In my experience, especially if you’re new to fitness trackers, an UP wristband is definitely worth a try. And it comes in different vibrant colours and sizes, so it looks cool too.

Lumo Lift Posture Coach and Activity Tracker (requires the free Lumo Lift iOS/Android* app)

Lumo Lift

Posture is an important but often forgotten part of our daily lives, say Lumo. With plenty going on in our hectic and busy schedules, it can be a real challenge to practice the mindfulness needed to identify and correct poor posture. With Lumo Lift you can get gentle vibrational reminders for your posture whenever you slouch. Track your posture hours, steps taken, distance travelled and calories burned through the companion iOS, Android or Windows Desktop Lumo Lift app.

The Lumo Lift is a small, lightweight device that is worn just below your collarbone for posture coaching and activity tracking. Using angle displacement as a measure, its biomechanics let you know when you’re slouching with a gentle vibration as a reminder to straighten back up.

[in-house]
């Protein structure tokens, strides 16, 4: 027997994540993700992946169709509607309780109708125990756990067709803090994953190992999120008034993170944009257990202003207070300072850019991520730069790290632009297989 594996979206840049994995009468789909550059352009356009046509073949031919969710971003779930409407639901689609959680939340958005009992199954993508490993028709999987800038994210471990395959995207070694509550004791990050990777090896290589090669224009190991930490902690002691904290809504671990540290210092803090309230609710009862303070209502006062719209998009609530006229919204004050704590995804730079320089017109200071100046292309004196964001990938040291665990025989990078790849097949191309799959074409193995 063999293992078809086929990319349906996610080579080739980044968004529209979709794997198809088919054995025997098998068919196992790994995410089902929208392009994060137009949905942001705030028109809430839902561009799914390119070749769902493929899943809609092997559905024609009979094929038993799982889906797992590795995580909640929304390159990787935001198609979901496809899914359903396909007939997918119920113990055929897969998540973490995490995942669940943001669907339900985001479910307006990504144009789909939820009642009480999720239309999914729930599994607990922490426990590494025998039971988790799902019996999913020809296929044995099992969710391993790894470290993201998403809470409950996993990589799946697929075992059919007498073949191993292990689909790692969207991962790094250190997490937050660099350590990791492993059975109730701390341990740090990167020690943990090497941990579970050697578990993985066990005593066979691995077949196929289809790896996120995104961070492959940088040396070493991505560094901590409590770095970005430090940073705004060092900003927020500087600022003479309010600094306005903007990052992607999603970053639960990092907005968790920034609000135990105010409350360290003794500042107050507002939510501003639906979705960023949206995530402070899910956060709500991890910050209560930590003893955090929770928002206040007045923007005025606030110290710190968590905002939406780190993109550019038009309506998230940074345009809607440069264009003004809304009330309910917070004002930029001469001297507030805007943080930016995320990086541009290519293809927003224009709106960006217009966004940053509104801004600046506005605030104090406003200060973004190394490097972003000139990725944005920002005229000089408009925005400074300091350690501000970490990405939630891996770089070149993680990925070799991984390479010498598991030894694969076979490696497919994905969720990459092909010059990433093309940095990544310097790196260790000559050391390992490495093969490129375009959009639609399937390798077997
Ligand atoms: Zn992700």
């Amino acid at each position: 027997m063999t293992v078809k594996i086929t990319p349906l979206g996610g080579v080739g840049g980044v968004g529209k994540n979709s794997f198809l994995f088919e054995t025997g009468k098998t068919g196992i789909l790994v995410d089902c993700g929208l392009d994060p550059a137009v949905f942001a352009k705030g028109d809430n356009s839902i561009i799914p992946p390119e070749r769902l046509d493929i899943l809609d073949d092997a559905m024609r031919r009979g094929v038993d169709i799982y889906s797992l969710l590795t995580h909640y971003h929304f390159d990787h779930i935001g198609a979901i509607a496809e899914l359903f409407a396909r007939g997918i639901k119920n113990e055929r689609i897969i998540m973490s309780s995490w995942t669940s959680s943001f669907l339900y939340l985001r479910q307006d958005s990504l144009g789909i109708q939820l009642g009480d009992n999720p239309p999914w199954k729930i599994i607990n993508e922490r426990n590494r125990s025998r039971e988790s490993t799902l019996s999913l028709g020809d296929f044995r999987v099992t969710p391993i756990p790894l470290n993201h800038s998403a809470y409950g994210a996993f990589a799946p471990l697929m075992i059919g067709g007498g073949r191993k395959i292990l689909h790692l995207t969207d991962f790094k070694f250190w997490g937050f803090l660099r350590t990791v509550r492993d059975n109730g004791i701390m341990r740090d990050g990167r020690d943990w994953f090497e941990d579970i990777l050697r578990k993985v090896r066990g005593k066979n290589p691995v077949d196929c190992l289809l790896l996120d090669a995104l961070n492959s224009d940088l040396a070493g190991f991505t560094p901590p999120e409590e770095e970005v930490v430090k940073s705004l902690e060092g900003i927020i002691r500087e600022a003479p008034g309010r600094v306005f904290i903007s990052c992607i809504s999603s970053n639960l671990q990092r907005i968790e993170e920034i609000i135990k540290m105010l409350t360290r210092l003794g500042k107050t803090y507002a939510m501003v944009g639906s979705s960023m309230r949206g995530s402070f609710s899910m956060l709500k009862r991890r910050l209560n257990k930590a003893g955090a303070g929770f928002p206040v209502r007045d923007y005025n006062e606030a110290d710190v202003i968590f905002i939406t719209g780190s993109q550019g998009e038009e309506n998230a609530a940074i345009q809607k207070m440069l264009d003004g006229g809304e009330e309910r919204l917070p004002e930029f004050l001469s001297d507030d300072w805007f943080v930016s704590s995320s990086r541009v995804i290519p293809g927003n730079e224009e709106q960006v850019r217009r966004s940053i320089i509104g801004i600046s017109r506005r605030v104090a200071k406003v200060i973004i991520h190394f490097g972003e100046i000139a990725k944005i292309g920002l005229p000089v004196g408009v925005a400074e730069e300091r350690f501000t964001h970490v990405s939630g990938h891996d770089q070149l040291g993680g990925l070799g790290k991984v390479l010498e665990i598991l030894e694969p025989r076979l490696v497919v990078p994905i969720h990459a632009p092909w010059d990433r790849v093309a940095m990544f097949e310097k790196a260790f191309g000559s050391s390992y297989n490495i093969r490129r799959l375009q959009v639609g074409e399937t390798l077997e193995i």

FitBark Dog Activity Monitor, Red

FitBark

FitBark, they say, are on a mission to get dogs and humans healthy together. It makes sense. There’s plenty of research to show that it’s good for humans to spend time with animals, so if both are also tracking their activity that seems like a double whammy of benefits!

But seriously, FitBark is “a beautiful sensor that monitors your dog’s daily activity and sleep and turns it into BarkPoints, so you can track progress. It’s a new way to keep your dog (and you!) healthy, explain changes in behavior, make better decisions with your vet, and share memorable moments with friends & family.” Available in 5 colours.

Let’s all get some BarkPoints.

PIP – White – Stress Management Biosensor + Apps. Measure, understand and manage stress

PIP Stress Management Biosensor (White or Black)

I’ve tried out the PIP myself and I really enjoyed it. See my article Changing a landscape with the power of your mind is hugely relaxing.  Since 2014, when that was written, the company has produced more apps for the PIP, including a Personal Stress Management Tracker and Clarity, for body scanning, mantras and counting the breath.

The company claims that Pip can train you to better manage everyday stress by detecting electrodermal activity (EDA) in your fingertips to accurately determine when your body’s relaxing or stressing. It uses to biofeedback to teach you how to visualise stress and try different techniques to learn to control it.